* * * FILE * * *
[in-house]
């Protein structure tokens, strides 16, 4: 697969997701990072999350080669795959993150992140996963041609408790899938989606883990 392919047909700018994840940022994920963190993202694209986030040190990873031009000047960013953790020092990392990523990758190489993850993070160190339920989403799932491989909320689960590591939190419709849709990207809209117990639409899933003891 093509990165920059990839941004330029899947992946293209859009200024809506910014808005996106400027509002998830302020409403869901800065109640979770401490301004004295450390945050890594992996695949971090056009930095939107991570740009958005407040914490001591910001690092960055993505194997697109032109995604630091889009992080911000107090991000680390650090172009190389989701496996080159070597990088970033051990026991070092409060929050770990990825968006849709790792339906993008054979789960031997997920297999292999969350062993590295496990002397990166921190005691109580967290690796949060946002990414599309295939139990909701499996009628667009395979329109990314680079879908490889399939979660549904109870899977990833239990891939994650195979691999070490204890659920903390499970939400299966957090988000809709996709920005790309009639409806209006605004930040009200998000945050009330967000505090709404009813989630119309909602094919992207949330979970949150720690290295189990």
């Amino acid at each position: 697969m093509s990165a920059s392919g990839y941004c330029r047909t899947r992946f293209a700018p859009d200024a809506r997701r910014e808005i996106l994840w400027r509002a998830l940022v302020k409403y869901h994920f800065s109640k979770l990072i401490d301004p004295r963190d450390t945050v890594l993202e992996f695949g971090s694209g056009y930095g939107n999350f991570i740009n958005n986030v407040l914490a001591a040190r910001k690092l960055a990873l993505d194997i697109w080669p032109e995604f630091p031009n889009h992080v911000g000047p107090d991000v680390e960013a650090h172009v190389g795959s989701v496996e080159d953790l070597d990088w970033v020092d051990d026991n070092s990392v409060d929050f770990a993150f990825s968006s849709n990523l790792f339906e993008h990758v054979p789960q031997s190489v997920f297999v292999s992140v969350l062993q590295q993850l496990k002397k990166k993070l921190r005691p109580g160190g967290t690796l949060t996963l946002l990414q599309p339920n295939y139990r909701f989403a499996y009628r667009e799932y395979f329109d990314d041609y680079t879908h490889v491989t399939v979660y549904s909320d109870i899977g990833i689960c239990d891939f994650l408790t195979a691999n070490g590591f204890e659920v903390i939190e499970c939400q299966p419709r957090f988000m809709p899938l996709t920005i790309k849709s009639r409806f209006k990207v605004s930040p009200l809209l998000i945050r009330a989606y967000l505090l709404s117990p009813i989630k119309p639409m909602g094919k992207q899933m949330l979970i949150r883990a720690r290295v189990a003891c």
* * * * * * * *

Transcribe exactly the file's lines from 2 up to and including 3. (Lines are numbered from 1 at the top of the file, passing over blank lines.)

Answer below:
């Protein structure tokens, strides 16, 4: 697969997701990072999350080669795959993150992140996963041609408790899938989606883990 392919047909700018994840940022994920963190993202694209986030040190990873031009000047960013953790020092990392990523990758190489993850993070160190339920989403799932491989909320689960590591939190419709849709990207809209117990639409899933003891 093509990165920059990839941004330029899947992946293209859009200024809506910014808005996106400027509002998830302020409403869901800065109640979770401490301004004295450390945050890594992996695949971090056009930095939107991570740009958005407040914490001591910001690092960055993505194997697109032109995604630091889009992080911000107090991000680390650090172009190389989701496996080159070597990088970033051990026991070092409060929050770990990825968006849709790792339906993008054979789960031997997920297999292999969350062993590295496990002397990166921190005691109580967290690796949060946002990414599309295939139990909701499996009628667009395979329109990314680079879908490889399939979660549904109870899977990833239990891939994650195979691999070490204890659920903390499970939400299966957090988000809709996709920005790309009639409806209006605004930040009200998000945050009330967000505090709404009813989630119309909602094919992207949330979970949150720690290295189990």
């Amino acid at each position: 697969m093509s990165a920059s392919g990839y941004c330029r047909t899947r992946f293209a700018p859009d200024a809506r997701r910014e808005i996106l994840w400027r509002a998830l940022v302020k409403y869901h994920f800065s109640k979770l990072i401490d301004p004295r963190d450390t945050v890594l993202e992996f695949g971090s694209g056009y930095g939107n999350f991570i740009n958005n986030v407040l914490a001591a040190r910001k690092l960055a990873l993505d194997i697109w080669p032109e995604f630091p031009n889009h992080v911000g000047p107090d991000v680390e960013a650090h172009v190389g795959s989701v496996e080159d953790l070597d990088w970033v020092d051990d026991n070092s990392v409060d929050f770990a993150f990825s968006s849709n990523l790792f339906e993008h990758v054979p789960q031997s190489v997920f297999v292999s992140v969350l062993q590295q993850l496990k002397k990166k993070l921190r005691p109580g160190g967290t690796l949060t996963l946002l990414q599309p339920n295939y139990r909701f989403a499996y009628r667009e799932y395979f329109d990314d041609y680079t879908h490889v491989t399939v979660y549904s909320d109870i899977g990833i689960c239990d891939f994650l408790t195979a691999n070490g590591f204890e659920v903390i939190e499970c939400q299966p419709r957090f988000m809709p899938l996709t920005i790309k849709s009639r409806f209006k990207v605004s930040p009200l809209l998000i945050r009330a989606y967000l505090l709404s117990p009813i989630k119309p639409m909602g094919k992207q899933m949330l979970i949150r883990a720690r290295v189990a003891c």